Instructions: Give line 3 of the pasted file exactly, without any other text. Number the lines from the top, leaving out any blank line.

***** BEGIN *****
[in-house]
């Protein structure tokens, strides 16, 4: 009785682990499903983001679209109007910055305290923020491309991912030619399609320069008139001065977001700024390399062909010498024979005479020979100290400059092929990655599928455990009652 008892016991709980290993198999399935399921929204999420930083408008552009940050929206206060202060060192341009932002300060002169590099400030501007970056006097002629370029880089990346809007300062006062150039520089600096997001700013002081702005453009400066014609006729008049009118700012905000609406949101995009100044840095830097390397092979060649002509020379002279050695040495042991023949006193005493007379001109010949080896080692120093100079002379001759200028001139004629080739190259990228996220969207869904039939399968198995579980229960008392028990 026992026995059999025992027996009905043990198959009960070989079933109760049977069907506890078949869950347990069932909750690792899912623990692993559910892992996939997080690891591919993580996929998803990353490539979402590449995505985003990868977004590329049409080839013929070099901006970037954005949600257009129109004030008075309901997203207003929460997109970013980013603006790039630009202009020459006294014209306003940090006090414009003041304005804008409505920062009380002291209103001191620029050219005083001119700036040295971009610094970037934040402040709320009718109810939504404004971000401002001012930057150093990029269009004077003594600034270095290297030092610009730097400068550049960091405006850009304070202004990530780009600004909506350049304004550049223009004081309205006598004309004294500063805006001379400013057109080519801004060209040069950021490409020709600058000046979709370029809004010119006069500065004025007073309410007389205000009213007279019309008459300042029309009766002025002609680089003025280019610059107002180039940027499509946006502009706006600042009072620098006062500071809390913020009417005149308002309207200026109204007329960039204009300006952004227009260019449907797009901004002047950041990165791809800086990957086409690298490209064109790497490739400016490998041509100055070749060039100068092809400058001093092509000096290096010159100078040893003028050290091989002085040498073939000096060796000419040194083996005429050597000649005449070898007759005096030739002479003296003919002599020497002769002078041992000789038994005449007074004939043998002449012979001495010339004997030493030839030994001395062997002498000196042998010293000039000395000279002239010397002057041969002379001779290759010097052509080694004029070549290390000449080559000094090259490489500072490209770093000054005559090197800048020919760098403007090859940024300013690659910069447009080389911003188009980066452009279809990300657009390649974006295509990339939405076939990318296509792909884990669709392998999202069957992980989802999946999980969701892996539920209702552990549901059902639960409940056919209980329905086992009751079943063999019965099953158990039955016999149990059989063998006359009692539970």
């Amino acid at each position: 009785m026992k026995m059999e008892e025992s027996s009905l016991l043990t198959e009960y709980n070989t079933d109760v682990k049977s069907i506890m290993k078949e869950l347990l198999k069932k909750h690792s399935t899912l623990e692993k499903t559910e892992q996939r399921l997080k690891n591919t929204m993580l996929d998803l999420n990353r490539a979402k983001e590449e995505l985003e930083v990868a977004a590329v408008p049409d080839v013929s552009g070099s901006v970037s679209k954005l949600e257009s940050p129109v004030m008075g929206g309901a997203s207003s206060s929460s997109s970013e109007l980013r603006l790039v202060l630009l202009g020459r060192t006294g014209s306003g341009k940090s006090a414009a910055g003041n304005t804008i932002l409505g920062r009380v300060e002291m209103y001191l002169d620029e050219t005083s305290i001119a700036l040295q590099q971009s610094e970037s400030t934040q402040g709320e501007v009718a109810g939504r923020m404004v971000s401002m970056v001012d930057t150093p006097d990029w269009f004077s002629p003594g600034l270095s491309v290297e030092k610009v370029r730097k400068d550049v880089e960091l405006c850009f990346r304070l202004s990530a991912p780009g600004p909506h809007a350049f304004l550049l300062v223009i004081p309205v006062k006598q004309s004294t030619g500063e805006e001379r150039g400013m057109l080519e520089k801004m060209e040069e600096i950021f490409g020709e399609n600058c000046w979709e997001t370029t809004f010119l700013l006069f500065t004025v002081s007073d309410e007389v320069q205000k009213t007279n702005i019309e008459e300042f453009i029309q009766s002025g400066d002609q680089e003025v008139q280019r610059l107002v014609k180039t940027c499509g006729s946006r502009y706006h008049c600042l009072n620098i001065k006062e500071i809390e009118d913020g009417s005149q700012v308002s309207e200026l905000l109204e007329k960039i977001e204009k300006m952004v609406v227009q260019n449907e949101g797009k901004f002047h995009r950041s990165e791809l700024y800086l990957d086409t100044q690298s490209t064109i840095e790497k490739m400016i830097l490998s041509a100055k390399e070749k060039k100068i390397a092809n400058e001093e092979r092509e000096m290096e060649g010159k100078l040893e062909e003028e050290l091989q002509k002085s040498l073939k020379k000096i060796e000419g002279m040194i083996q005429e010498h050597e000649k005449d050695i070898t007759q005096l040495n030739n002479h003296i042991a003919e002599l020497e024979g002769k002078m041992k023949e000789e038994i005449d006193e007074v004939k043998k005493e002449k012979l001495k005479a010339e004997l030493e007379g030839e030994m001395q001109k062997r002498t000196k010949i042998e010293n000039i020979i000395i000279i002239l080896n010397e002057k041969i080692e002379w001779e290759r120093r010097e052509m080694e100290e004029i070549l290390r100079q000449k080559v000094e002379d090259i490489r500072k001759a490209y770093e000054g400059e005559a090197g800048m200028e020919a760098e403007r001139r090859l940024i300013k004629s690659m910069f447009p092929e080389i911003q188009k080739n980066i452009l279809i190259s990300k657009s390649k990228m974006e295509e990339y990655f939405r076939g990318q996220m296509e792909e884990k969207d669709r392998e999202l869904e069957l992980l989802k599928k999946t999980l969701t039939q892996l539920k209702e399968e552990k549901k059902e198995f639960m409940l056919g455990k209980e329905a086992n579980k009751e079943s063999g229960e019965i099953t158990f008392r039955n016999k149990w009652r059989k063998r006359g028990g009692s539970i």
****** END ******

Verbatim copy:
């Amino acid at each position: 009785m026992k026995m059999e008892e025992s027996s009905l016991l043990t198959e009960y709980n070989t079933d109760v682990k049977s069907i506890m290993k078949e869950l347990l198999k069932k909750h690792s399935t899912l623990e692993k499903t559910e892992q996939r399921l997080k690891n591919t929204m993580l996929d998803l999420n990353r490539a979402k983001e590449e995505l985003e930083v990868a977004a590329v408008p049409d080839v013929s552009g070099s901006v970037s679209k954005l949600e257009s940050p129109v004030m008075g929206g309901a997203s207003s206060s929460s997109s970013e109007l980013r603006l790039v202060l630009l202009g020459r060192t006294g014209s306003g341009k940090s006090a414009a910055g003041n304005t804008i932002l409505g920062r009380v300060e002291m209103y001191l002169d620029e050219t005083s305290i001119a700036l040295q590099q971009s610094e970037s400030t934040q402040g709320e501007v009718a109810g939504r923020m404004v971000s401002m970056v001012d930057t150093p006097d990029w269009f004077s002629p003594g600034l270095s491309v290297e030092k610009v370029r730097k400068d550049v880089e960091l405006c850009f990346r304070l202004s990530a991912p780009g600004p909506h809007a350049f304004l550049l300062v223009i004081p309205v006062k006598q004309s004294t030619g500063e805006e001379r150039g400013m057109l080519e520089k801004m060209e040069e600096i950021f490409g020709e399609n600058c000046w979709e997001t370029t809004f010119l700013l006069f500065t004025v002081s007073d309410e007389v320069q205000k009213t007279n702005i019309e008459e300042f453009i029309q009766s002025g400066d002609q680089e003025v008139q280019r610059l107002v014609k180039t940027c499509g006729s946006r502009y706006h008049c600042l009072n620098i001065k006062e500071i809390e009118d913020g009417s005149q700012v308002s309207e200026l905000l109204e007329k960039i977001e204009k300006m952004v609406v227009q260019n449907e949101g797009k901004f002047h995009r950041s990165e791809l700024y800086l990957d086409t100044q690298s490209t064109i840095e790497k490739m400016i830097l490998s041509a100055k390399e070749k060039k100068i390397a092809n400058e001093e092979r092509e000096m290096e060649g010159k100078l040893e062909e003028e050290l091989q002509k002085s040498l073939k020379k000096i060796e000419g002279m040194i083996q005429e010498h050597e000649k005449d050695i070898t007759q005096l040495n030739n002479h003296i042991a003919e002599l020497e024979g002769k002078m041992k023949e000789e038994i005449d006193e007074v004939k043998k005493e002449k012979l001495k005479a010339e004997l030493e007379g030839e030994m001395q001109k062997r002498t000196k010949i042998e010293n000039i020979i000395i000279i002239l080896n010397e002057k041969i080692e002379w001779e290759r120093r010097e052509m080694e100290e004029i070549l290390r100079q000449k080559v000094e002379d090259i490489r500072k001759a490209y770093e000054g400059e005559a090197g800048m200028e020919a760098e403007r001139r090859l940024i300013k004629s690659m910069f447009p092929e080389i911003q188009k080739n980066i452009l279809i190259s990300k657009s390649k990228m974006e295509e990339y990655f939405r076939g990318q996220m296509e792909e884990k969207d669709r392998e999202l869904e069957l992980l989802k599928k999946t999980l969701t039939q892996l539920k209702e399968e552990k549901k059902e198995f639960m409940l056919g455990k209980e329905a086992n579980k009751e079943s063999g229960e019965i099953t158990f008392r039955n016999k149990w009652r059989k063998r006359g028990g009692s539970i």